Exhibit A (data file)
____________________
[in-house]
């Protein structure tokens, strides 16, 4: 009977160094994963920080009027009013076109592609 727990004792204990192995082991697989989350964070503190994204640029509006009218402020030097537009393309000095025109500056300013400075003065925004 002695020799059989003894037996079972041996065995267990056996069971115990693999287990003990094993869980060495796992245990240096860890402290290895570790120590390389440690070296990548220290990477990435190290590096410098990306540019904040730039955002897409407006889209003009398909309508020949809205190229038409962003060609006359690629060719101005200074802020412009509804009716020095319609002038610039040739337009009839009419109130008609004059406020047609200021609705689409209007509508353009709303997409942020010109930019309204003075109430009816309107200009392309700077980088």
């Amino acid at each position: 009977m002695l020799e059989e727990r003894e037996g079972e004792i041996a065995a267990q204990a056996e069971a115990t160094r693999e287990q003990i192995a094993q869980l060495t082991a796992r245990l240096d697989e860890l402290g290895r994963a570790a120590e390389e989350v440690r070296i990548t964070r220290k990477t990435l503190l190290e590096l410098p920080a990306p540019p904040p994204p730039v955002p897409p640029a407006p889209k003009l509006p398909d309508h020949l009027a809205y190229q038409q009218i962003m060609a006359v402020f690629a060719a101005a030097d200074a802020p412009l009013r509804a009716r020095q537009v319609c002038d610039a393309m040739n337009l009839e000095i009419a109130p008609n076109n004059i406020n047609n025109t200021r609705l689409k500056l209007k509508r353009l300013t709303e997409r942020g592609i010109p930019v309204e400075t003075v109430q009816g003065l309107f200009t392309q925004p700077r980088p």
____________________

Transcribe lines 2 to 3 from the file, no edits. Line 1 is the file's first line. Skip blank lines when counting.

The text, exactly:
């Protein structure tokens, strides 16, 4: 009977160094994963920080009027009013076109592609 727990004792204990192995082991697989989350964070503190994204640029509006009218402020030097537009393309000095025109500056300013400075003065925004 002695020799059989003894037996079972041996065995267990056996069971115990693999287990003990094993869980060495796992245990240096860890402290290895570790120590390389440690070296990548220290990477990435190290590096410098990306540019904040730039955002897409407006889209003009398909309508020949809205190229038409962003060609006359690629060719101005200074802020412009509804009716020095319609002038610039040739337009009839009419109130008609004059406020047609200021609705689409209007509508353009709303997409942020010109930019309204003075109430009816309107200009392309700077980088």
């Amino acid at each position: 009977m002695l020799e059989e727990r003894e037996g079972e004792i041996a065995a267990q204990a056996e069971a115990t160094r693999e287990q003990i192995a094993q869980l060495t082991a796992r245990l240096d697989e860890l402290g290895r994963a570790a120590e390389e989350v440690r070296i990548t964070r220290k990477t990435l503190l190290e590096l410098p920080a990306p540019p904040p994204p730039v955002p897409p640029a407006p889209k003009l509006p398909d309508h020949l009027a809205y190229q038409q009218i962003m060609a006359v402020f690629a060719a101005a030097d200074a802020p412009l009013r509804a009716r020095q537009v319609c002038d610039a393309m040739n337009l009839e000095i009419a109130p008609n076109n004059i406020n047609n025109t200021r609705l689409k500056l209007k509508r353009l300013t709303e997409r942020g592609i010109p930019v309204e400075t003075v109430q009816g003065l309107f200009t392309q925004p700077r980088p």